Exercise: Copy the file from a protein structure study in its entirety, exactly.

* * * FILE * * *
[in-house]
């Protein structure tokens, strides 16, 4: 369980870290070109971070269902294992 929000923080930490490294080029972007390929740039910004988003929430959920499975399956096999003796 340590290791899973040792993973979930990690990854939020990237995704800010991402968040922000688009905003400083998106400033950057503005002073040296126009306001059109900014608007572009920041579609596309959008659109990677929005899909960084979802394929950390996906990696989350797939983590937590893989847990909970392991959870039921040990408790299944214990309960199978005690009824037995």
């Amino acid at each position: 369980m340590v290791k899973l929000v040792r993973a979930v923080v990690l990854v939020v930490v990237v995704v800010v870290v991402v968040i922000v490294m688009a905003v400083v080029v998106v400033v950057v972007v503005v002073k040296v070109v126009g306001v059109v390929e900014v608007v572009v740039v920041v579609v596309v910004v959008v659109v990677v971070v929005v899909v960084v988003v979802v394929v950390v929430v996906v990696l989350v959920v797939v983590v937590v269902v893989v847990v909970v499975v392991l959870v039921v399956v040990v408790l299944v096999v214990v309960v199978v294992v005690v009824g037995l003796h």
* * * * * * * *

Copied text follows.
[in-house]
């Protein structure tokens, strides 16, 4: 369980870290070109971070269902294992 929000923080930490490294080029972007390929740039910004988003929430959920499975399956096999003796 340590290791899973040792993973979930990690990854939020990237995704800010991402968040922000688009905003400083998106400033950057503005002073040296126009306001059109900014608007572009920041579609596309959008659109990677929005899909960084979802394929950390996906990696989350797939983590937590893989847990909970392991959870039921040990408790299944214990309960199978005690009824037995």
């Amino acid at each position: 369980m340590v290791k899973l929000v040792r993973a979930v923080v990690l990854v939020v930490v990237v995704v800010v870290v991402v968040i922000v490294m688009a905003v400083v080029v998106v400033v950057v972007v503005v002073k040296v070109v126009g306001v059109v390929e900014v608007v572009v740039v920041v579609v596309v910004v959008v659109v990677v971070v929005v899909v960084v988003v979802v394929v950390v929430v996906v990696l989350v959920v797939v983590v937590v269902v893989v847990v909970v499975v392991l959870v039921v399956v040990v408790l299944v096999v214990v309960v199978v294992v005690v009824g037995l003796h």